As it turns out, we never really needed Clorox to fight covid-19. The virus doesn’t spread easily via contaminated surfaces, so theatrically wiping down desks and doorknobs with bleach did little to contain contagion (and misguided attempts to fight the virus by drinking bleach were outright harmful).
But even so, Clorox sales have become a good proxy for the public’s level of pandemic worry, especially in the US, the company’s largest market. As covid case counts rose, so did sales reported under Clorox’s “health and wellness” category, which includes cleaning supplies such as bleach wipes; industrial-grade liquid bleach to disinfect hospitals, offices and stores; and a handful of vitamins and dietary supplements.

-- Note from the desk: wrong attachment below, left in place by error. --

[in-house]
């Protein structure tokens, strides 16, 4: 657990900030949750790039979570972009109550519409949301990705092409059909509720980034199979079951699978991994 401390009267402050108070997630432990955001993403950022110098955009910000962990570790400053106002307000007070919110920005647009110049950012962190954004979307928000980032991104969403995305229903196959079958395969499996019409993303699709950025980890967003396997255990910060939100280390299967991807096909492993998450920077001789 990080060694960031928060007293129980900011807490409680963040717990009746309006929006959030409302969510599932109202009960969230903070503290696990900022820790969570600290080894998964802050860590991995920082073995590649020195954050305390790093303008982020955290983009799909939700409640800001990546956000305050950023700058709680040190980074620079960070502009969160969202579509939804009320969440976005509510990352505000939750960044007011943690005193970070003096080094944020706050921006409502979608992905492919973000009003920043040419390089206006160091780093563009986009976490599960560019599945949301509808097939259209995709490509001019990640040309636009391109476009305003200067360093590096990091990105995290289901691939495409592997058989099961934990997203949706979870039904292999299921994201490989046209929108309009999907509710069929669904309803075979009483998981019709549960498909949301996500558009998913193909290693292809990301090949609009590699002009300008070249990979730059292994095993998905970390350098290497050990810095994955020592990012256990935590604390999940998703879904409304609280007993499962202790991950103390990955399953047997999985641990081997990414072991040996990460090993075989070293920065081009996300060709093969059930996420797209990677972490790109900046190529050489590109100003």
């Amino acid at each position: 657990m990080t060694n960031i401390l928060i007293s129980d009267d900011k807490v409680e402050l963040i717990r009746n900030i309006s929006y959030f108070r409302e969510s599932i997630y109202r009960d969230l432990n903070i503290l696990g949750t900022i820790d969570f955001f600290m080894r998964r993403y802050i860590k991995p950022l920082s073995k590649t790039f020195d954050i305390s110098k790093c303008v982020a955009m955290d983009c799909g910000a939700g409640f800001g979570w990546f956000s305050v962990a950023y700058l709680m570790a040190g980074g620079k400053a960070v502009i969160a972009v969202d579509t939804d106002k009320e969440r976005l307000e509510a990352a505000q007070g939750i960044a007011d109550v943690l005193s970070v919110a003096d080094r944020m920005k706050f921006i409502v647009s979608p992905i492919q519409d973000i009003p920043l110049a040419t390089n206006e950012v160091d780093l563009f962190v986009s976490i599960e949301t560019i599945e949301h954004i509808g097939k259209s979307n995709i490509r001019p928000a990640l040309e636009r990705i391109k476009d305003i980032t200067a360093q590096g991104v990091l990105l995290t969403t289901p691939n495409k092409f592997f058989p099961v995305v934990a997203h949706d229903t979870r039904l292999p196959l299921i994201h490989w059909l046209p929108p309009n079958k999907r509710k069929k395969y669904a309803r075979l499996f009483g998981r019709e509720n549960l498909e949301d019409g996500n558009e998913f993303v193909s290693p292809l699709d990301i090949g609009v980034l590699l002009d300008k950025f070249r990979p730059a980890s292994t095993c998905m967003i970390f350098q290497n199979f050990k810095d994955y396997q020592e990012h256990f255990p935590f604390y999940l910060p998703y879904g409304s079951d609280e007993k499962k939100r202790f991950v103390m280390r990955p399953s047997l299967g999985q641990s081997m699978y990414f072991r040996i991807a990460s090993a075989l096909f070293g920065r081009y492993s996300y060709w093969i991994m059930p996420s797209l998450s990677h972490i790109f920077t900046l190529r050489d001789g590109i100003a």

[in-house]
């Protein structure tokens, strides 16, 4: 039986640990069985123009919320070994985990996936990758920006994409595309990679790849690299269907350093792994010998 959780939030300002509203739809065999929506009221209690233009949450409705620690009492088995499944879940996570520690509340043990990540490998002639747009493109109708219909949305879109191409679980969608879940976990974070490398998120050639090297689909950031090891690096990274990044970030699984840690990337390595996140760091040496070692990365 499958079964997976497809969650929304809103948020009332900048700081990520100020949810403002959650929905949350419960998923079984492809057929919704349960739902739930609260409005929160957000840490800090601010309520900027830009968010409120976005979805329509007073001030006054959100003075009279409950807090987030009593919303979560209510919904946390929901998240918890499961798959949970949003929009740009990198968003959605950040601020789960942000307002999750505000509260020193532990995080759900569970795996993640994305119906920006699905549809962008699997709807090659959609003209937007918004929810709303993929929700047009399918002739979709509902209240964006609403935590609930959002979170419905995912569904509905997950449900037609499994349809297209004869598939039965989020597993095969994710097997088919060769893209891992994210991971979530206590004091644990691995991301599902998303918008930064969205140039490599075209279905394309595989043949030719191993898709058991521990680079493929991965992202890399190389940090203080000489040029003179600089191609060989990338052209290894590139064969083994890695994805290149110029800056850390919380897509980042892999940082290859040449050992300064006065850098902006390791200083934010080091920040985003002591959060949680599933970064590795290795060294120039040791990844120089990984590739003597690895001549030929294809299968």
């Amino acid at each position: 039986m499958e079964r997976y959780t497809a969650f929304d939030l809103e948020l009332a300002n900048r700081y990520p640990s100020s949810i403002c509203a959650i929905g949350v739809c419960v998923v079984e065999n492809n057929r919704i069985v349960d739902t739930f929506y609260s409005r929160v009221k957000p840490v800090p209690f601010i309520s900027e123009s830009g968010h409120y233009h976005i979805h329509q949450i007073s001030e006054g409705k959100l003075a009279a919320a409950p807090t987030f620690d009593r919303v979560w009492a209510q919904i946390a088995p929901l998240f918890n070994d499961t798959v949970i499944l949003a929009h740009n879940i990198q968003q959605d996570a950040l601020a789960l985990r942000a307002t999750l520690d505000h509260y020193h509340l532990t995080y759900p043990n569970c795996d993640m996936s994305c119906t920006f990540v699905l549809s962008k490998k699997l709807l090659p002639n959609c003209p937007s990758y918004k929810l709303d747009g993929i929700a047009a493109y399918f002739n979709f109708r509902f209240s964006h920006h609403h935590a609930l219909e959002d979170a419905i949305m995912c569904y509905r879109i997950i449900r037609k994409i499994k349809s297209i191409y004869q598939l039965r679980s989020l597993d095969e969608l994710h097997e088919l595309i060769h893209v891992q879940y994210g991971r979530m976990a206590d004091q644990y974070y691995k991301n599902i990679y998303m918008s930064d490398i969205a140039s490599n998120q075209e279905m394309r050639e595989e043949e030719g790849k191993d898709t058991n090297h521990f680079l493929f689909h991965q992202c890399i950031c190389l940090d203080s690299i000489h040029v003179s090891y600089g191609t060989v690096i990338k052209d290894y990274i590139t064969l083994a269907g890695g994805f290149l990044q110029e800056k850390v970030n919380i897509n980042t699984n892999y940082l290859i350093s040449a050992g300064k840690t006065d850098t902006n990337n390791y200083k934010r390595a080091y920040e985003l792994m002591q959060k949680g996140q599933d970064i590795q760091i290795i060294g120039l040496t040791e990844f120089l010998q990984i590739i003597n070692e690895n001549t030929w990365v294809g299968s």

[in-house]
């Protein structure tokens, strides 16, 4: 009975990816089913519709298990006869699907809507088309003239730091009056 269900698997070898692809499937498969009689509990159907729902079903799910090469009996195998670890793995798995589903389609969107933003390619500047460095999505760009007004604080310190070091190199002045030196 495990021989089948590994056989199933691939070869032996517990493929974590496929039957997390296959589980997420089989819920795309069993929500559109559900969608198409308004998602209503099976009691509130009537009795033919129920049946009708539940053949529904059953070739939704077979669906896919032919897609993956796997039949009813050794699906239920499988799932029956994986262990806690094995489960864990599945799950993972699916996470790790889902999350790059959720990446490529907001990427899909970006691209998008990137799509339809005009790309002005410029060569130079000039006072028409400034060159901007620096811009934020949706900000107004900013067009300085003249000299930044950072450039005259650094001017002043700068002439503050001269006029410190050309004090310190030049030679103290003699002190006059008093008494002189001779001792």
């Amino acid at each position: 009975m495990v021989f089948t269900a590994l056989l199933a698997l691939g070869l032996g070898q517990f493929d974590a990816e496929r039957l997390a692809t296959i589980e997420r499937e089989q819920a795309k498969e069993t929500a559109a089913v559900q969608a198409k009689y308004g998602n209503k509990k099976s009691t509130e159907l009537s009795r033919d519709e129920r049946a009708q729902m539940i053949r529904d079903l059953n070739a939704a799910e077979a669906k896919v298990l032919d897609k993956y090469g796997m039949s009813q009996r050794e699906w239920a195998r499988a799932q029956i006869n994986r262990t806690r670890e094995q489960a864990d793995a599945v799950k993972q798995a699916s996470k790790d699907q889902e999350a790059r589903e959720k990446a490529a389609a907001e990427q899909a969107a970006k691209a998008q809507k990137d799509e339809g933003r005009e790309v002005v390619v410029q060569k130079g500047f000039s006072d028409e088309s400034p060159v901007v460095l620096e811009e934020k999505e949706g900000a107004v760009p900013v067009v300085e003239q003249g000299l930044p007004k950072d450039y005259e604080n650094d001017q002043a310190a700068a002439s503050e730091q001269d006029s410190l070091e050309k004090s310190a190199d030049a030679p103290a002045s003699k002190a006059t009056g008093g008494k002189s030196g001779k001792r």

In 2020, when Clorox wipes regularly sold out at stores, the company tried to meet demand by hiring contract manufacturers in Asia to ramp up production. But now, Clorox is firing those contract manufacturers and scaling back production as the pandemic reaches “more of an endemic phase,” CEO Linda Rendle told investors on a May 2 earnings call. Although sales ticked up briefly in the most recent quarter on fears of the omicron wave, Clorox expects Americans to return to their pre-pandemic level of bleach consumption, reflecting a broader shift in consumer spending.
Although covid anxiety boosted Clorox sales, the pandemic hasn’t been as much of a boon to the company as it could have been. At the height of the pandemic, Clorox lost sales because of frequent stockouts. Once Clorox boosted production by hiring contract manufacturers in Asia, it was saddled with extra transportation costs as ocean freight rates hit record highs. As a result, Clorox’s gross profit margins before interest and taxes have slumped during the pandemic. By slashing outside manufacturing, Clorox hopes to cut costs and raise its profits.